For 2015 Grads, Small Employers May Offer the Best Job Prospects

Various reports are suggesting that the small employer market may be the best place for the class of 2015 to look for jobs. An April 6 USA Today article reported increased hiring by employers of 50 employees or less. The article cited increased homebuilding, improved availability of financing and lower energy prices as contributing factors.

In fact, ADP’s March jobs report showed that employers of 500 employees or less accounted for over 90 percent of the new jobs created in the month. This continued a strong hiring push by small- and mid-sized employers, as this group has accounted for about 75 percent of new jobs since the beginning of 2014.

For the upcoming class of 2015, this is great news. The bad news is that most of these employers don’t interview on campus and colleges have been ineffective in connecting new grads to this market.

As CEO of a firm that specializes in placing new college grads in entry-level positions, I know well the challenges faced by job seekers in penetrating this market. For one thing, about 70 percent of the new grads who interview with us say that they don’t know where their education and skills can be applied in the workforce; in other words, they don’t know much about who’s hiring and which jobs are a fit.

One thing is clear: the biggest question in the entry-level job market this year will be whether small employers looking to hire new grads will be able to find enough qualified candidates to fill these positions. This underscores the fact that the entry-level job market is highly inefficient in that many hiring companies and new grad job seekers have difficulty finding each other.

With about 80 percent of graduating seniors expected to leave campus without a job in May, it’s clear that developing a strategy to penetrate the small employer market should be a component of every new grad job search. Here are some things for new grads to keep in mind as they start looking for jobs:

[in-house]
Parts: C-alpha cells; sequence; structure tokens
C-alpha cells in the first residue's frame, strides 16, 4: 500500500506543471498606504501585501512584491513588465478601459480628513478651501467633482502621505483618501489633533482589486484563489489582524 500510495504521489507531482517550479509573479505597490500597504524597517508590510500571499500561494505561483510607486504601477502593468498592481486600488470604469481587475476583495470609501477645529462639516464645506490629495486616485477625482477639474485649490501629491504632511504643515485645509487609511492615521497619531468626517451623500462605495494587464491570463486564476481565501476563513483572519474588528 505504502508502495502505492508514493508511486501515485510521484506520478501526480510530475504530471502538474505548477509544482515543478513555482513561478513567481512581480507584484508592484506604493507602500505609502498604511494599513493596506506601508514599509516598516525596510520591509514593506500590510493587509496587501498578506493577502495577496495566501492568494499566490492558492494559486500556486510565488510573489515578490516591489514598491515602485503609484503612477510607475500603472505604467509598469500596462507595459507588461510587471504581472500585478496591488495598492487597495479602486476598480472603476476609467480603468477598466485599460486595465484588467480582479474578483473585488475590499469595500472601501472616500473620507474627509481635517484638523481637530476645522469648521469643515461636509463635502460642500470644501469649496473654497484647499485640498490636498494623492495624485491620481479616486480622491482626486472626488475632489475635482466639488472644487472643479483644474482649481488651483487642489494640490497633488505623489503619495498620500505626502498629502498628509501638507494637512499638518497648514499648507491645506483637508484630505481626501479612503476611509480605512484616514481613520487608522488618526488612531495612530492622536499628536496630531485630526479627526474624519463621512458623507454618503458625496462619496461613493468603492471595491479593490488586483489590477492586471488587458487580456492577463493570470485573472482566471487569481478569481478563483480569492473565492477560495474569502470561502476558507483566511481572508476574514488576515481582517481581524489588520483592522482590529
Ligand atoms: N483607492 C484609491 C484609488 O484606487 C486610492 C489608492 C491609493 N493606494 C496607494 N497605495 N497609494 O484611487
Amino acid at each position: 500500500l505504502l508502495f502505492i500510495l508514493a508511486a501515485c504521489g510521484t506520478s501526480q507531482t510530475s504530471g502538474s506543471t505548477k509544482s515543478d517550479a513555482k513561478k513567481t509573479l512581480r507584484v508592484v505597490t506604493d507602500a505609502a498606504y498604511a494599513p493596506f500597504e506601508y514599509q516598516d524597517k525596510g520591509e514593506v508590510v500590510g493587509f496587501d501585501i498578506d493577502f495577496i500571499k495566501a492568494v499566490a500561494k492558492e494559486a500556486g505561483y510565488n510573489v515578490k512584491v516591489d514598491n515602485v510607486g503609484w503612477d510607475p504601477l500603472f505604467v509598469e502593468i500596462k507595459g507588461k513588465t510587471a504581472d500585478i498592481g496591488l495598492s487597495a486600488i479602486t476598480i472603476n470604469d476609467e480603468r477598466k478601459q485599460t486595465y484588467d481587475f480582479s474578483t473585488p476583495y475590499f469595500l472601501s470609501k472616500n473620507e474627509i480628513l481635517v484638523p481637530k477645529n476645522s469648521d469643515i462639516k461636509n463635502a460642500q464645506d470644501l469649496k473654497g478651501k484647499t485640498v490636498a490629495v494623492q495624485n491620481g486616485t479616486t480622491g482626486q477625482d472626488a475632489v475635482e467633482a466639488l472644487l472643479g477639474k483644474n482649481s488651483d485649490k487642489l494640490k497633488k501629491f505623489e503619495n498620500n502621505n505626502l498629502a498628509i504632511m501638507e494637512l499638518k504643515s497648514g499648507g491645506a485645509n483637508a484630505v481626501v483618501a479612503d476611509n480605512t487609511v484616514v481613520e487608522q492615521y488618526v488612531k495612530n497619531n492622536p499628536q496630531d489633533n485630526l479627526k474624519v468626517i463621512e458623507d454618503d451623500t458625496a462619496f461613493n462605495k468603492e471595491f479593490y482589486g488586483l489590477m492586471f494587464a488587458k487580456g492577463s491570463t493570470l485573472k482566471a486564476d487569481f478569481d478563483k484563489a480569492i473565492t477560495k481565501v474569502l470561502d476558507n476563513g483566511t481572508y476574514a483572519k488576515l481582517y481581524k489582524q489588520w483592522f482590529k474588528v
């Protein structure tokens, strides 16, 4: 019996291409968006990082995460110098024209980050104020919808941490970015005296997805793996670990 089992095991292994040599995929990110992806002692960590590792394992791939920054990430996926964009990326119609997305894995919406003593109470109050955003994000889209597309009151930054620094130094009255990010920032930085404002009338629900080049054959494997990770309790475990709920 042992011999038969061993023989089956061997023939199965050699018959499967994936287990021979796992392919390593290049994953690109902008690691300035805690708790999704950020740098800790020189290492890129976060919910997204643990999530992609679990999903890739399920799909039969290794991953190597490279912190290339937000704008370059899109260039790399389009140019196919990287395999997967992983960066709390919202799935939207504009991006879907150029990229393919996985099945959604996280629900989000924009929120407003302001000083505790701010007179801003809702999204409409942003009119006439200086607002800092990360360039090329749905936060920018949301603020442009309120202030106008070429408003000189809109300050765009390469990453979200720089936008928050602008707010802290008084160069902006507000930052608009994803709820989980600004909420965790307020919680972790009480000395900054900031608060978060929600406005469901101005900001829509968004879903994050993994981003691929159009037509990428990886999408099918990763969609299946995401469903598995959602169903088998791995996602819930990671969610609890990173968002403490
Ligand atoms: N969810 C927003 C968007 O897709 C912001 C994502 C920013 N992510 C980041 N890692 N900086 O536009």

Small Employers Rely on Referrals

Since most small and medium employers don’t dedicate a lot of resources to recruiting, one of their most important recruiting strategies is to encourage referrals from employees, clients, vendors, consultants and other partners. Alumni connections are often extremely important in these referrals.

Focus on Networking

With most smaller employers relying on referrals, the best way to get the attention of potential employers is to develop and use networking contacts. Most new grads have much better networks than they think. Important sources include alumni, professors, coaches, and administrators. In addition, job seekers shouldn’t forget all those business people they have interacted with in volunteer activities, church groups and prior jobs, not to mention the parents of friends who know them well.

Sell Your Transferrable Skills

A lack of work experience is not an obstacle. However, grads must find another way to establish value with a potential employer. This is best accomplished by identifying transferrable skills – the so-called “soft skills” like critical thinking, time management, leadership, effective communication, etc. Then, job seekers should identify real life examples in which these skills were used successfully. Prior and current jobs, activities and classroom projects are all great sources.

Be Thorough in Preparing for Interviews

As grads get interview opportunities, they must research the companies and industries thoroughly. They may learn of new products being introduced, significant growth plans, new capital being raised through a venture capital investment or other events. If job seekers can talk about these events during the interview, they can show how well they’ve prepared and demonstrate an interest in the company. Also, grads shouldn’t forget to prepare good questions to learn more about the company, as well as what skills are valued most in the organization and that particular position.

For many new grads, small and medium employers could represent a great source for that first job after college. GradStaff research shows that 87 percent of entry-level job seekers state a preference to work for an employer of 1,000 employees or less. In addition, almost half of these state a preference for employers of 100 employees or less, which shows that many graduating seniors understand the benefits of working for a smaller employer.

Small and medium employers are hiring, and whether it’s necessary to replace retiring baby boomers or to enhance the technology skills of their workforce, these employers are very interested in hiring new college graduates. By using the tips discussed in this article, recent and soon-to-be grads will significantly increase their chances for job search success.